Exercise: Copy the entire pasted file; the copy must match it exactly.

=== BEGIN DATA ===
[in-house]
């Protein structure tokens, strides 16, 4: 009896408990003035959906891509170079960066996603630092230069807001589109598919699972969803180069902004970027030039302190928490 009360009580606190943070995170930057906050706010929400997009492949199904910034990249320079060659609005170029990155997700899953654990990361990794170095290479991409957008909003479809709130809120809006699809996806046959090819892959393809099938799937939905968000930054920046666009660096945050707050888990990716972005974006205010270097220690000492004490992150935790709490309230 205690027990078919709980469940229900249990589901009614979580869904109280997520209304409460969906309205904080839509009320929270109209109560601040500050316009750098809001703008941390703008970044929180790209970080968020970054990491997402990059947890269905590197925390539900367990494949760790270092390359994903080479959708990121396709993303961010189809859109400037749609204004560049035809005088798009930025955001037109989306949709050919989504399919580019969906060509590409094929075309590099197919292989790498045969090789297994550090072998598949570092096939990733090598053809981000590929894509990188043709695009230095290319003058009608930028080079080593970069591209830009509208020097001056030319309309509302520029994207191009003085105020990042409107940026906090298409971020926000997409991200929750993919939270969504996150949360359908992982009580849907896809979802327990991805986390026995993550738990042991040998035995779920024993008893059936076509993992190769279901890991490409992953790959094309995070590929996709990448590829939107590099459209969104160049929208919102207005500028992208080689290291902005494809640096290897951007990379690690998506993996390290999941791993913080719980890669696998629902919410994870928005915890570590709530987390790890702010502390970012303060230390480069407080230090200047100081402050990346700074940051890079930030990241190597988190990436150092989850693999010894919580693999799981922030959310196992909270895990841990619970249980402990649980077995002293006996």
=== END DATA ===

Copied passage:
[in-house]
């Protein structure tokens, strides 16, 4: 009896408990003035959906891509170079960066996603630092230069807001589109598919699972969803180069902004970027030039302190928490 009360009580606190943070995170930057906050706010929400997009492949199904910034990249320079060659609005170029990155997700899953654990990361990794170095290479991409957008909003479809709130809120809006699809996806046959090819892959393809099938799937939905968000930054920046666009660096945050707050888990990716972005974006205010270097220690000492004490992150935790709490309230 205690027990078919709980469940229900249990589901009614979580869904109280997520209304409460969906309205904080839509009320929270109209109560601040500050316009750098809001703008941390703008970044929180790209970080968020970054990491997402990059947890269905590197925390539900367990494949760790270092390359994903080479959708990121396709993303961010189809859109400037749609204004560049035809005088798009930025955001037109989306949709050919989504399919580019969906060509590409094929075309590099197919292989790498045969090789297994550090072998598949570092096939990733090598053809981000590929894509990188043709695009230095290319003058009608930028080079080593970069591209830009509208020097001056030319309309509302520029994207191009003085105020990042409107940026906090298409971020926000997409991200929750993919939270969504996150949360359908992982009580849907896809979802327990991805986390026995993550738990042991040998035995779920024993008893059936076509993992190769279901890991490409992953790959094309995070590929996709990448590829939107590099459209969104160049929208919102207005500028992208080689290291902005494809640096290897951007990379690690998506993996390290999941791993913080719980890669696998629902919410994870928005915890570590709530987390790890702010502390970012303060230390480069407080230090200047100081402050990346700074940051890079930030990241190597988190990436150092989850693999010894919580693999799981922030959310196992909270895990841990619970249980402990649980077995002293006996």